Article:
Tuesday, August 14, 2007

Molten lava in the Bay of Fundy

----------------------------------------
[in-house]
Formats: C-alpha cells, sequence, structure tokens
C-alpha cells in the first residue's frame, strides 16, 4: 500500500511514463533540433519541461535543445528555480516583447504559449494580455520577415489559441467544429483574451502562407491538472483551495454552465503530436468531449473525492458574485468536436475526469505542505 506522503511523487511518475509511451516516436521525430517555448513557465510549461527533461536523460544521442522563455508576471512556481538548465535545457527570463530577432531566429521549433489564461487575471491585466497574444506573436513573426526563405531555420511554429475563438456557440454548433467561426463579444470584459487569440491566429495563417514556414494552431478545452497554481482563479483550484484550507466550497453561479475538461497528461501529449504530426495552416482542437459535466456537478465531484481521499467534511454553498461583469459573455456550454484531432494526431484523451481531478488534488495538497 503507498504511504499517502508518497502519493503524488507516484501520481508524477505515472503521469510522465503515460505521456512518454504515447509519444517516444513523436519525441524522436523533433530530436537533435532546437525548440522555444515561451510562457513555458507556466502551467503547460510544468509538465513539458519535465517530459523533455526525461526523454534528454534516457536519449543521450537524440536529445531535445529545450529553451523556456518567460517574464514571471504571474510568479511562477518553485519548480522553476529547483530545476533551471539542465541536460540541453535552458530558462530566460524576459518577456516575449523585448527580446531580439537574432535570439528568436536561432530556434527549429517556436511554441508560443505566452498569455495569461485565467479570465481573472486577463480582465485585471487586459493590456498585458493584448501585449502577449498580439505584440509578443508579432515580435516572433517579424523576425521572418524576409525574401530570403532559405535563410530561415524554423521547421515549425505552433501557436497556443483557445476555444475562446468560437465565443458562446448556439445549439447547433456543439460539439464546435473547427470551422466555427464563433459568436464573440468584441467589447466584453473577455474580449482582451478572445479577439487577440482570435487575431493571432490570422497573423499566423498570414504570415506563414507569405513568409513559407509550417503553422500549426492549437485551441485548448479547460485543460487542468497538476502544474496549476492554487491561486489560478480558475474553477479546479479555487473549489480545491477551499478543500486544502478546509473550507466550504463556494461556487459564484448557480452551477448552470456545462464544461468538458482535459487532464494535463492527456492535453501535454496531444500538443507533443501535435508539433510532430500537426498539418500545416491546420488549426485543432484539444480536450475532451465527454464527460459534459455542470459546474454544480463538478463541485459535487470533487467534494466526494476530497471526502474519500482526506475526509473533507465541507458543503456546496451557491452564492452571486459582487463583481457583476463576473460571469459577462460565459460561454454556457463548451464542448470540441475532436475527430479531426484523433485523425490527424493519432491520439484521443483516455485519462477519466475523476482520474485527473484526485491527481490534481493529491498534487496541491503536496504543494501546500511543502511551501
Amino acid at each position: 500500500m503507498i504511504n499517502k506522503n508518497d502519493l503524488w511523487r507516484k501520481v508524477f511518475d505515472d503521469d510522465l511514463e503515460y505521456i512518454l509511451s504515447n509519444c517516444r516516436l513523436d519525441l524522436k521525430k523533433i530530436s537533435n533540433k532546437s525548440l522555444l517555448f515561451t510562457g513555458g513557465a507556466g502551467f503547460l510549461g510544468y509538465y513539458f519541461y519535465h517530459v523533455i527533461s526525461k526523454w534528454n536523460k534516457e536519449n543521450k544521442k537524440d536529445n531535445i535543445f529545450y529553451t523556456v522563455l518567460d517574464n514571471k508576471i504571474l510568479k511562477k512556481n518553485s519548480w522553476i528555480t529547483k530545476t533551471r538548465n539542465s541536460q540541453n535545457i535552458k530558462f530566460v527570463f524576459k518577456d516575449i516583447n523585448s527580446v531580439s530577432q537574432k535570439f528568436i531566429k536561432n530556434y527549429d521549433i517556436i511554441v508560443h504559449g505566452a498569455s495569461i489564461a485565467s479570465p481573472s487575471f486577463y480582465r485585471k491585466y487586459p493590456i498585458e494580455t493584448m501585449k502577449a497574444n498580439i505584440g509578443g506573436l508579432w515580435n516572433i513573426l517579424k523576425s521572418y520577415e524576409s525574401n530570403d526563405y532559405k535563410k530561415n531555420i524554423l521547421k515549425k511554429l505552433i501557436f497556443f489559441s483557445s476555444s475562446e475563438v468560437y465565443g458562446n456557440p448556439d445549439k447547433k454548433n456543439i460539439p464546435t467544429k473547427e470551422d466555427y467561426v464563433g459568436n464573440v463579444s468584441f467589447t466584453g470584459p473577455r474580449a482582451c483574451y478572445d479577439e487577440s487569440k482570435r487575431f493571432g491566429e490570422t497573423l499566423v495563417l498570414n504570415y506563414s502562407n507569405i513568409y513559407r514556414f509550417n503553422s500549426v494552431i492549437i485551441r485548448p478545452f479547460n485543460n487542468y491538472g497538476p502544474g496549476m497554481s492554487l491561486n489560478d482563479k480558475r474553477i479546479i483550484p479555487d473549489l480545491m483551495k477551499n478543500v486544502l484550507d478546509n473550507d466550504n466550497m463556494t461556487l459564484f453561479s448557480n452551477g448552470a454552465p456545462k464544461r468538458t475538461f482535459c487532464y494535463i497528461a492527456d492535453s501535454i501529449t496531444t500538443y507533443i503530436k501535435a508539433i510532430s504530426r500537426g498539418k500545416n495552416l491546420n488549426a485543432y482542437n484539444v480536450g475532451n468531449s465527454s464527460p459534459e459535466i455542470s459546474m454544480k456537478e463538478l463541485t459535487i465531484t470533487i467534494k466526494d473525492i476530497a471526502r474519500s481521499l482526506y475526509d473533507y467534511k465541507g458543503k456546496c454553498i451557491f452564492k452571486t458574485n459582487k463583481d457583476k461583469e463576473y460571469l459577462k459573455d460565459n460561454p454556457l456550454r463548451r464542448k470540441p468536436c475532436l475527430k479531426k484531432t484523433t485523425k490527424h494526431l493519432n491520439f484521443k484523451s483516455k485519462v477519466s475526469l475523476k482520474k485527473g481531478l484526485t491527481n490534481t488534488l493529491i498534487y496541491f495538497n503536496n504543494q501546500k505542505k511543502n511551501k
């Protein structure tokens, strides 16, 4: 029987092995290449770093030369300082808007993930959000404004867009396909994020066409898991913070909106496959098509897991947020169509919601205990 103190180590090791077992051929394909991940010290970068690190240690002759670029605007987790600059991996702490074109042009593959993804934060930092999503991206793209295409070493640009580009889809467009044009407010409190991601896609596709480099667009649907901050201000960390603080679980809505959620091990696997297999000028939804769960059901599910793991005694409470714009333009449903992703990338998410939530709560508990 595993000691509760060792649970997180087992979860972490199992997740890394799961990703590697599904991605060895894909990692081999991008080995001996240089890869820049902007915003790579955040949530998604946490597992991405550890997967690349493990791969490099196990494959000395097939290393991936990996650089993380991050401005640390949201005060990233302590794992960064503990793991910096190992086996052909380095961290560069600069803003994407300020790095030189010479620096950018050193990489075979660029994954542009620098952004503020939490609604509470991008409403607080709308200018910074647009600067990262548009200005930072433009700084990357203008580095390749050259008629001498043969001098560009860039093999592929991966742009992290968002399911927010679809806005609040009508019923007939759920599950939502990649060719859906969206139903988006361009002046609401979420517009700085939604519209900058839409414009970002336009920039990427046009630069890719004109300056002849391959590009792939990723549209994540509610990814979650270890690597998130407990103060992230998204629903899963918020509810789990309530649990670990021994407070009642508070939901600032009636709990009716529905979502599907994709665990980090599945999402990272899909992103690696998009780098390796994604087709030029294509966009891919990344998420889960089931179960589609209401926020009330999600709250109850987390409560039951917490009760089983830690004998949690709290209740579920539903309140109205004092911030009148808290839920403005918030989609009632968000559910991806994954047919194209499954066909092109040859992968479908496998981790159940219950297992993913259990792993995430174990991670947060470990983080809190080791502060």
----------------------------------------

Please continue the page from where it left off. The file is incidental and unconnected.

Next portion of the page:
Basalt is the most common type of solidified lava on earth; it actually makes up most of the ocean floor. The Bay of Fundy tides, our constant erosion and our complicated geological history result in a good deal of basalt available here to be 'seen'. Previous readers of my blog will recall references to 'basalt headlands' such as the one over my shoulder at Cape Sharp in Sunday's post two days ago. That's is basalt in its craigy, scarpy form. Basalt also presents here in two other ways: as obvious columns and as rock faces smoothed by the tides. I always think that the smooth basalt looks close to its original molten lava form. I snapped this photo at Cape Sharp beach.

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